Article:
Karen Davis, September 7, 2015
I grew up in the United States in an upper middle-class Jewish family. Although we went to the synagogue on all the Jewish holidays, the real religion in our home was humanism. Intellectual achievement and education seemed to be celebrated above all else. I don’t think any of us, except maybe my mother, really believed in the God of Abraham, Isaac and Jacob. My father was an automotive engineer and my mother died of cancer many years ago. One of my two brothers died of an overdose on drugs when he was nineteen years old. My remaining brother is a jazz musician/psychiatrist in New York City.
Growing up, I was trained in classical music and later studied painting at an art school in Philadelphia. I then moved to New York to be part of “the art scene” there, where I continued to develop my musical ability through vocal training and song-writing workshops, while working as a shoe model for the high-fashion company, Charles Jourdan.
For years, I had been on a search for eternal truth. To my thinking, “God” was that “creative spirit” behind the beauty and harmony of music and art which so stirred my soul. In my longing to tap into “this force,” I plunged deeply into various New Age and occult practices. But after many years of trying one technique after another, I still felt an empty place in my heart. I had tried to fill that emptiness through romantic relationships with men, but instead I had suffered many disappointments.
Finally one day, realizing that I was worn out and had no answers left to make my life work, I knocked on the door of a friend who lived in my building, thinking maybe she would have some advice for me. Camille opened the door and I said, “Do you have a few minutes? I need someone to talk to.” She and I had been friends for two years, and she seemed to “have it all together.” She was an actress and comedienne who worked on the famous children’s TV series, “Sesame Street,” and created new characters for the “Muppet” movies. She had a peace about her that was different from my other friends who meditated, chanted and talked a lot about “inner peace.” Sometimes I would see her carrying a Bible and wonder how someone so sophisticated and intelligent as Camille would be interested in such an old-fashioned book.
Occasionally Camille would give me tickets to a gospel concert and I would go. I was always deeply moved by the music and would weep all through the singing. “These people have the spirit!” I would think. Then there would be an invitation to receive Jesus and I would run out, saying to myself, “I’m Jewish. This doesn’t have anything to do with me.”
As I sat in Camille’s apartment that day, I poured out my heart to my friend, who just listened. When I finished, I asked if she had any advice for me. She replied, “Would you like to pray?” I thought for a moment and answered, “I’ve never done that before. Why not? I’ve tried everything else. I’ll try it.” Camille then led me in a brief prayer in which I repeated the words after her. I asked God to help me and I admitted I could not save myself. I also asked Jesus to forgive my sins, even though I didn’t really know what sin was. Then I asked Jesus to come into my heart and thought to myself, “Maybe he’s another Master.” When I finished the prayer, I turned to her and said, “But Camille, this couldn’t be the only way!” She simply looked at me and said, “It is.”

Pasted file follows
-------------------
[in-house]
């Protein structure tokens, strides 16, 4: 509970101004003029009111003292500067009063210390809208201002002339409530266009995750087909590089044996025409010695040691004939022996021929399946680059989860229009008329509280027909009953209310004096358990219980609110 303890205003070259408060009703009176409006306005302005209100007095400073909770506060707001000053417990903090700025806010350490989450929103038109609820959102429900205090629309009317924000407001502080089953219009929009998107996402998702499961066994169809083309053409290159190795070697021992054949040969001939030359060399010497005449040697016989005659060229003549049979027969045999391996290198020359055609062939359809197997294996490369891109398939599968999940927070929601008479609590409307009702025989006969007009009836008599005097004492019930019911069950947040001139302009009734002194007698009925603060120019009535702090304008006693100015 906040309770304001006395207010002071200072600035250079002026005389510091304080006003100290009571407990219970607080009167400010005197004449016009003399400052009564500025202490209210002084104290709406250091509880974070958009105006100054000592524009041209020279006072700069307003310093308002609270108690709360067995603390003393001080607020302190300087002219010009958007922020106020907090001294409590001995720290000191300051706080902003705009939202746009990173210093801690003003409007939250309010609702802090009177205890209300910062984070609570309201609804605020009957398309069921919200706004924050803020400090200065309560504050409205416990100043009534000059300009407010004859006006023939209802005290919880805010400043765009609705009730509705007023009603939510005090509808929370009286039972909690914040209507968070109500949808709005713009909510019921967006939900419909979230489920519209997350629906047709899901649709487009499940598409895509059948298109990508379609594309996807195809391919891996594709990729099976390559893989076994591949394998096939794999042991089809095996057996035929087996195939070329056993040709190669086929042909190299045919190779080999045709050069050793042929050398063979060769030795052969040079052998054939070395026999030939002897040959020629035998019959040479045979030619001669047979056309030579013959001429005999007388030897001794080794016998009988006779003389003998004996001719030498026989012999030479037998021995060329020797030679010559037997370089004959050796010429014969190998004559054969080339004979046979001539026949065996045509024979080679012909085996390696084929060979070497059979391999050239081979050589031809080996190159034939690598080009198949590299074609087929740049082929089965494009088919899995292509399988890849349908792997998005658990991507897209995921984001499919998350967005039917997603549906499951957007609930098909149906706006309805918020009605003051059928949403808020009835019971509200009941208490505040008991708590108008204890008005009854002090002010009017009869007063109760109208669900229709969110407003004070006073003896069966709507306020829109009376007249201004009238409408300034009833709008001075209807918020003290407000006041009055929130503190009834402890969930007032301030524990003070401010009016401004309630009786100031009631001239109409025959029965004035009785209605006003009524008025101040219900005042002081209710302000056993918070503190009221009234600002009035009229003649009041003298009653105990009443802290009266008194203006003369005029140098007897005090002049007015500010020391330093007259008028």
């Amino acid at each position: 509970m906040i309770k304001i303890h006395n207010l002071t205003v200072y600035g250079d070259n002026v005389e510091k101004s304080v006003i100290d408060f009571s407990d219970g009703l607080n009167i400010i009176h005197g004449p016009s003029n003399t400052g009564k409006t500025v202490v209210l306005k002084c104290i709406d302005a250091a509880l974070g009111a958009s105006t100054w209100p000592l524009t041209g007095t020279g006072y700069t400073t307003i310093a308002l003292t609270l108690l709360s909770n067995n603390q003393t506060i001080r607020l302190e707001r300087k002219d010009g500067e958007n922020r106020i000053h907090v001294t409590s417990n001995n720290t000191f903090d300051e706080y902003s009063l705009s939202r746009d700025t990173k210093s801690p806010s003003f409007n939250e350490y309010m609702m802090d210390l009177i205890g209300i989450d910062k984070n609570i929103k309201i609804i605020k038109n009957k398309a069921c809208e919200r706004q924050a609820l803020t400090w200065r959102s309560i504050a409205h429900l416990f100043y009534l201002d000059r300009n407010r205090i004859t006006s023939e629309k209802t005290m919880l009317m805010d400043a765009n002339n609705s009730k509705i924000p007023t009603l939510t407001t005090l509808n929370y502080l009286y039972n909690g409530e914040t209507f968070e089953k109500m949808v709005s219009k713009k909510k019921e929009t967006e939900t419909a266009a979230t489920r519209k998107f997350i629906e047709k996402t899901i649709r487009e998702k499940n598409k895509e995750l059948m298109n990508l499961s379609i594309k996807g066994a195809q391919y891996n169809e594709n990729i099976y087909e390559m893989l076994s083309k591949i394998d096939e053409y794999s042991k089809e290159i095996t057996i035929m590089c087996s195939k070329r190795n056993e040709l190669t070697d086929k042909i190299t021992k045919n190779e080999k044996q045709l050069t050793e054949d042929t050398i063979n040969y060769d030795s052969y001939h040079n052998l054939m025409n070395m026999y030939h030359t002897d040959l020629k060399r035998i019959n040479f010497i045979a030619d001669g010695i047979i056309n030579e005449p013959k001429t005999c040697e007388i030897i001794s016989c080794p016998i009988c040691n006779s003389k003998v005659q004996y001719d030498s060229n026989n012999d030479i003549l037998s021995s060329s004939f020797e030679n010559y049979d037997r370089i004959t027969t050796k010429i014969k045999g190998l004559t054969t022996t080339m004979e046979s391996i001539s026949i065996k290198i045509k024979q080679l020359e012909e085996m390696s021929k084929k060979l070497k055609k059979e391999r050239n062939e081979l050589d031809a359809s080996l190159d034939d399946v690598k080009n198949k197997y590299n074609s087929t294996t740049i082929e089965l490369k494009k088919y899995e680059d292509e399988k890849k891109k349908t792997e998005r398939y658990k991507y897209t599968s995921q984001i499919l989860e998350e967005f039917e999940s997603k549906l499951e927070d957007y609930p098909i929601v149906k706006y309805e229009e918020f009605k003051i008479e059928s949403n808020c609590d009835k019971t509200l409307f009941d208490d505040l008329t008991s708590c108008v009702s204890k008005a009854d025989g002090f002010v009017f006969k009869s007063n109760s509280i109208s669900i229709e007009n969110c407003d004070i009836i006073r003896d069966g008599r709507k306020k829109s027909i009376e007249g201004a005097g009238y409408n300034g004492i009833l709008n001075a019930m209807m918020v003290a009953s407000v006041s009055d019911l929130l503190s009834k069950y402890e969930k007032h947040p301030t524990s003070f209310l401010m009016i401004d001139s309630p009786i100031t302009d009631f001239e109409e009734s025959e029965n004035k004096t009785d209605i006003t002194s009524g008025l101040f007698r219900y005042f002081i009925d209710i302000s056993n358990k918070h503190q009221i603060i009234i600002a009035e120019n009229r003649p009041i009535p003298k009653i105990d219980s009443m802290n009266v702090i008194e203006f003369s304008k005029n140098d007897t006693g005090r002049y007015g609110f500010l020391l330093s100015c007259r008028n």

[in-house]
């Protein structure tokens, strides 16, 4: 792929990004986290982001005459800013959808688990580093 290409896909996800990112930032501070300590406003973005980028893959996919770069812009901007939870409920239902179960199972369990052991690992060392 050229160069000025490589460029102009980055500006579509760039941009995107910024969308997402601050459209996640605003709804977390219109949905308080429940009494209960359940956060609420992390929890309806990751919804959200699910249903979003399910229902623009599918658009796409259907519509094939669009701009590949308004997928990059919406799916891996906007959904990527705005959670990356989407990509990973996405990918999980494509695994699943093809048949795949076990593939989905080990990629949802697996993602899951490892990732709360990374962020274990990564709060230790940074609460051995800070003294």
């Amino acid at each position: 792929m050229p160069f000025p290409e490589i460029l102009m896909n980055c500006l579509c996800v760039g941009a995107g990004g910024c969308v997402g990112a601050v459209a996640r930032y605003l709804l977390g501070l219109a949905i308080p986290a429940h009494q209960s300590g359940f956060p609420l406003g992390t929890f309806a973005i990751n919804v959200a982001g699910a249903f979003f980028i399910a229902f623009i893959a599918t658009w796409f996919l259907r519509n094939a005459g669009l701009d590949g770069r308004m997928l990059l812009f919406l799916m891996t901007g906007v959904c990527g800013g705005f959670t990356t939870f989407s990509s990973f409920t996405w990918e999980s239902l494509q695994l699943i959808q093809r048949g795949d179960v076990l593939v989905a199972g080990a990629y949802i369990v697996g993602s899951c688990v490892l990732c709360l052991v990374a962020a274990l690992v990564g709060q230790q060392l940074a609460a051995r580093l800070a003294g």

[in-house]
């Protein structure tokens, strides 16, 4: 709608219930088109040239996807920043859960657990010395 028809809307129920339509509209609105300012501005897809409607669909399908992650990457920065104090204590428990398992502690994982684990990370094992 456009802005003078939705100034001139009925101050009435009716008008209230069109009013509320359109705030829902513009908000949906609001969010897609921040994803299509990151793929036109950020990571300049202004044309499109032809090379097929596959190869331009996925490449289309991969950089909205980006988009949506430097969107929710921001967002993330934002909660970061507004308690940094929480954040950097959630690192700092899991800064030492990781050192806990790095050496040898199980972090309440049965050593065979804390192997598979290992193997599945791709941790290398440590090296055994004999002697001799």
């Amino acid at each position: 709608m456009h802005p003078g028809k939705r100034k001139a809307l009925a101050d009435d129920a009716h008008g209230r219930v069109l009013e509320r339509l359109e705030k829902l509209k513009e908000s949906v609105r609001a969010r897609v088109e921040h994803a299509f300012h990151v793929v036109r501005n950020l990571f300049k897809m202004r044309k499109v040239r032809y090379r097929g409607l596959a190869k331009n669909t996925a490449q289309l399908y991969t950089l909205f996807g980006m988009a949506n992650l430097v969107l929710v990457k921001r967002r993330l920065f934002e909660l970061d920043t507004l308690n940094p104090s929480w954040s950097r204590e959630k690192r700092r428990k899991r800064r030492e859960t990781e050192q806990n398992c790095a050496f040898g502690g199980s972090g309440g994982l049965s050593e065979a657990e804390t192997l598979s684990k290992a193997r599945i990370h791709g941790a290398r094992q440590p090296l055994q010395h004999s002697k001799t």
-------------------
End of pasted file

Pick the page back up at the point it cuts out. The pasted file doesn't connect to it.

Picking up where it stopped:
At that moment the Spirit of Truth pierced my heart like a knife, cutting through all my preconceived ideas and the cherished philosophies I had lived by. Although I couldn’t explain it, I knew I had heard the truth. Truly “flesh and blood” had not revealed it to me.
Suddenly I remembered a dream I had had the night before. In the dream I was in a room with a bright light, but after some time the light grew dim. Then I saw another room with a bright light and went into it. After a while the same thing happened. I went from room to room always with the same result. Finally I came out onto an open field with brilliant sunlight. Then the scene switched to the poorest section of downtown New York City, where a group of children were on their knees begging for bread. The next thing I saw was a curtain ripped from top to bottom, and I woke up.
That morning the dream had made no sense to me so I had forgotten it. Now I understand that it was a picture of my life, of my long search for truth through the many counterfeits, my resultant spiritual poverty and finally to “the true light which gives light to every man” (John 1:9).
Because I had never read the New Testament before, I didn’t know that Jesus said, “I am the Light of the world,” or “I am the living Bread that comes down from heaven,” or that unless you come to Him as a little child, you cannot enter the Kingdom of God. I didn’t know that the veil in the temple in Jerusalem had been torn from top to bottom when Jesus died on the cross during Passover, and that no one could go beyond the veil into the Holy of Holies except the high priest on Yom Kippur, the Day of Atonement. Now I understood that in His great love and mercy God had allowed me to suffer many severe disappointments in order to bring me to the end of myself, to humble me, and to cause me to turn to Him. Through the atoning blood of the Lamb of God, Jesus, the veil over my Jewish heart was removed. “You will seek Me and find Me when you search for Me with all your heart” (Jer. 29:13).